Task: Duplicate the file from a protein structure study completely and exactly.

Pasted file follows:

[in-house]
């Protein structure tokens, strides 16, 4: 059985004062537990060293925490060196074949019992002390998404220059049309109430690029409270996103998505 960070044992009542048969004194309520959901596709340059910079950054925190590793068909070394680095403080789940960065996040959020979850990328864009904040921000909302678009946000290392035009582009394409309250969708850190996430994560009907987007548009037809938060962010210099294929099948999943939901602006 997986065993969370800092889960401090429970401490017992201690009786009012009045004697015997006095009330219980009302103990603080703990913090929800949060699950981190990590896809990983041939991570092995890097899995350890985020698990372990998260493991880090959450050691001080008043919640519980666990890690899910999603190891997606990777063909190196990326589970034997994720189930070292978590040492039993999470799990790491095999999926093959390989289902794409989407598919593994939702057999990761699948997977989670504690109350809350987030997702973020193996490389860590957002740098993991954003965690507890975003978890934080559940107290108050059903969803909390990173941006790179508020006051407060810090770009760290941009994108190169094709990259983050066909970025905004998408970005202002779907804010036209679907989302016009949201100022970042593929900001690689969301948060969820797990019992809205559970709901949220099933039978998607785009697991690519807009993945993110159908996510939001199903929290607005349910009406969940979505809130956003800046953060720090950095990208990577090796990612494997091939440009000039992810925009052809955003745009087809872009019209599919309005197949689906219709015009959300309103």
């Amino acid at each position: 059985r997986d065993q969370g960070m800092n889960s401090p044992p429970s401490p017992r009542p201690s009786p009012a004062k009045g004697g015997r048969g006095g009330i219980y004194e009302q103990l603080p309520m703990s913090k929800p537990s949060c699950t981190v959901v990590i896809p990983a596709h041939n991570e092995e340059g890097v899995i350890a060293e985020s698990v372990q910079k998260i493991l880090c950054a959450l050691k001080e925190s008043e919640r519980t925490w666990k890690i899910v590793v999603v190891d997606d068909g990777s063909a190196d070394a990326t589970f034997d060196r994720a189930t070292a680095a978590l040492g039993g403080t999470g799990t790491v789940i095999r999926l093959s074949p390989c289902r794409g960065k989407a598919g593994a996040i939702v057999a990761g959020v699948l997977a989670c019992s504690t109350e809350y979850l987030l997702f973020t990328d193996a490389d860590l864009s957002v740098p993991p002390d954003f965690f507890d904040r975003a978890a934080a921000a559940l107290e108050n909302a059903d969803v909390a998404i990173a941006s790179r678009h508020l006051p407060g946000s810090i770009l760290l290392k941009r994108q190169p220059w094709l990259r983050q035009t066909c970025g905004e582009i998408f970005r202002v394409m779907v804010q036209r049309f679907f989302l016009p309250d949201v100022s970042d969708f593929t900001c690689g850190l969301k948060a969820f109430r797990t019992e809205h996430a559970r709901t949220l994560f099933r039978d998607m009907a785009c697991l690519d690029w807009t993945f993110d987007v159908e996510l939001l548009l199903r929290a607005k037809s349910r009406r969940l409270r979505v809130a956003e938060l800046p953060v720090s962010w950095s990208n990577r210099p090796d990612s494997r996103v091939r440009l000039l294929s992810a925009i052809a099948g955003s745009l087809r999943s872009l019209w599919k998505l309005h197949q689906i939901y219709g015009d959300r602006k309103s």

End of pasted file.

[in-house]
């Protein structure tokens, strides 16, 4: 059985004062537990060293925490060196074949019992002390998404220059049309109430690029409270996103998505 960070044992009542048969004194309520959901596709340059910079950054925190590793068909070394680095403080789940960065996040959020979850990328864009904040921000909302678009946000290392035009582009394409309250969708850190996430994560009907987007548009037809938060962010210099294929099948999943939901602006 997986065993969370800092889960401090429970401490017992201690009786009012009045004697015997006095009330219980009302103990603080703990913090929800949060699950981190990590896809990983041939991570092995890097899995350890985020698990372990998260493991880090959450050691001080008043919640519980666990890690899910999603190891997606990777063909190196990326589970034997994720189930070292978590040492039993999470799990790491095999999926093959390989289902794409989407598919593994939702057999990761699948997977989670504690109350809350987030997702973020193996490389860590957002740098993991954003965690507890975003978890934080559940107290108050059903969803909390990173941006790179508020006051407060810090770009760290941009994108190169094709990259983050066909970025905004998408970005202002779907804010036209679907989302016009949201100022970042593929900001690689969301948060969820797990019992809205559970709901949220099933039978998607785009697991690519807009993945993110159908996510939001199903929290607005349910009406969940979505809130956003800046953060720090950095990208990577090796990612494997091939440009000039992810925009052809955003745009087809872009019209599919309005197949689906219709015009959300309103």
């Amino acid at each position: 059985r997986d065993q969370g960070m800092n889960s401090p044992p429970s401490p017992r009542p201690s009786p009012a004062k009045g004697g015997r048969g006095g009330i219980y004194e009302q103990l603080p309520m703990s913090k929800p537990s949060c699950t981190v959901v990590i896809p990983a596709h041939n991570e092995e340059g890097v899995i350890a060293e985020s698990v372990q910079k998260i493991l880090c950054a959450l050691k001080e925190s008043e919640r519980t925490w666990k890690i899910v590793v999603v190891d997606d068909g990777s063909a190196d070394a990326t589970f034997d060196r994720a189930t070292a680095a978590l040492g039993g403080t999470g799990t790491v789940i095999r999926l093959s074949p390989c289902r794409g960065k989407a598919g593994a996040i939702v057999a990761g959020v699948l997977a989670c019992s504690t109350e809350y979850l987030l997702f973020t990328d193996a490389d860590l864009s957002v740098p993991p002390d954003f965690f507890d904040r975003a978890a934080a921000a559940l107290e108050n909302a059903d969803v909390a998404i990173a941006s790179r678009h508020l006051p407060g946000s810090i770009l760290l290392k941009r994108q190169p220059w094709l990259r983050q035009t066909c970025g905004e582009i998408f970005r202002v394409m779907v804010q036209r049309f679907f989302l016009p309250d949201v100022s970042d969708f593929t900001c690689g850190l969301k948060a969820f109430r797990t019992e809205h996430a559970r709901t949220l994560f099933r039978d998607m009907a785009c697991l690519d690029w807009t993945f993110d987007v159908e996510l939001l548009l199903r929290a607005k037809s349910r009406r969940l409270r979505v809130a956003e938060l800046p953060v720090s962010w950095s990208n990577r210099p090796d990612s494997r996103v091939r440009l000039l294929s992810a925009i052809a099948g955003s745009l087809r999943s872009l019209w599919k998505l309005h197949q689906i939901y219709g015009d959300r602006k309103s």